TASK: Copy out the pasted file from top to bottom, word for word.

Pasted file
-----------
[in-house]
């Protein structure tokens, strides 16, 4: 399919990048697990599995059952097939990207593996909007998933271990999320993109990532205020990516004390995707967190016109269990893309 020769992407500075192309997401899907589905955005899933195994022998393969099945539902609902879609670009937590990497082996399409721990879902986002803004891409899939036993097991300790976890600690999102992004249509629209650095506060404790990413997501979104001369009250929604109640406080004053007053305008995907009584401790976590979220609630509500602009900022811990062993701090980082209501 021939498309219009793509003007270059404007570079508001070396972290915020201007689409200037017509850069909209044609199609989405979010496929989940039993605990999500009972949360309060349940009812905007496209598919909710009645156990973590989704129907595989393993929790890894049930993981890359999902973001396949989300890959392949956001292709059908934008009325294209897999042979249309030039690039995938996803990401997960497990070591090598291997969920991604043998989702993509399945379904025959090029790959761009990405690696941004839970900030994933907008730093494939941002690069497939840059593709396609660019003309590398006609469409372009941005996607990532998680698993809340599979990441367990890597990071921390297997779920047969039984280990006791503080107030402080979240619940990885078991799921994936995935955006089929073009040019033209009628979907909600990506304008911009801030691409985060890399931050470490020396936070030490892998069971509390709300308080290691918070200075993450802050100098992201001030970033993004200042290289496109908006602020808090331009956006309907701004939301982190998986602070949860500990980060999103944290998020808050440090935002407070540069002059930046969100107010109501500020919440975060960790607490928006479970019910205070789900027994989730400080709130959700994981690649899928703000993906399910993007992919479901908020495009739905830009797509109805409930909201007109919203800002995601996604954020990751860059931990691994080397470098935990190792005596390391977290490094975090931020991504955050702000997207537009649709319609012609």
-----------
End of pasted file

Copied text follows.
[in-house]
């Protein structure tokens, strides 16, 4: 399919990048697990599995059952097939990207593996909007998933271990999320993109990532205020990516004390995707967190016109269990893309 020769992407500075192309997401899907589905955005899933195994022998393969099945539902609902879609670009937590990497082996399409721990879902986002803004891409899939036993097991300790976890600690999102992004249509629209650095506060404790990413997501979104001369009250929604109640406080004053007053305008995907009584401790976590979220609630509500602009900022811990062993701090980082209501 021939498309219009793509003007270059404007570079508001070396972290915020201007689409200037017509850069909209044609199609989405979010496929989940039993605990999500009972949360309060349940009812905007496209598919909710009645156990973590989704129907595989393993929790890894049930993981890359999902973001396949989300890959392949956001292709059908934008009325294209897999042979249309030039690039995938996803990401997960497990070591090598291997969920991604043998989702993509399945379904025959090029790959761009990405690696941004839970900030994933907008730093494939941002690069497939840059593709396609660019003309590398006609469409372009941005996607990532998680698993809340599979990441367990890597990071921390297997779920047969039984280990006791503080107030402080979240619940990885078991799921994936995935955006089929073009040019033209009628979907909600990506304008911009801030691409985060890399931050470490020396936070030490892998069971509390709300308080290691918070200075993450802050100098992201001030970033993004200042290289496109908006602020808090331009956006309907701004939301982190998986602070949860500990980060999103944290998020808050440090935002407070540069002059930046969100107010109501500020919440975060960790607490928006479970019910205070789900027994989730400080709130959700994981690649899928703000993906399910993007992919479901908020495009739905830009797509109805409930909201007109919203800002995601996604954020990751860059931990691994080397470098935990190792005596390391977290490094975090931020991504955050702000997207537009649709319609012609």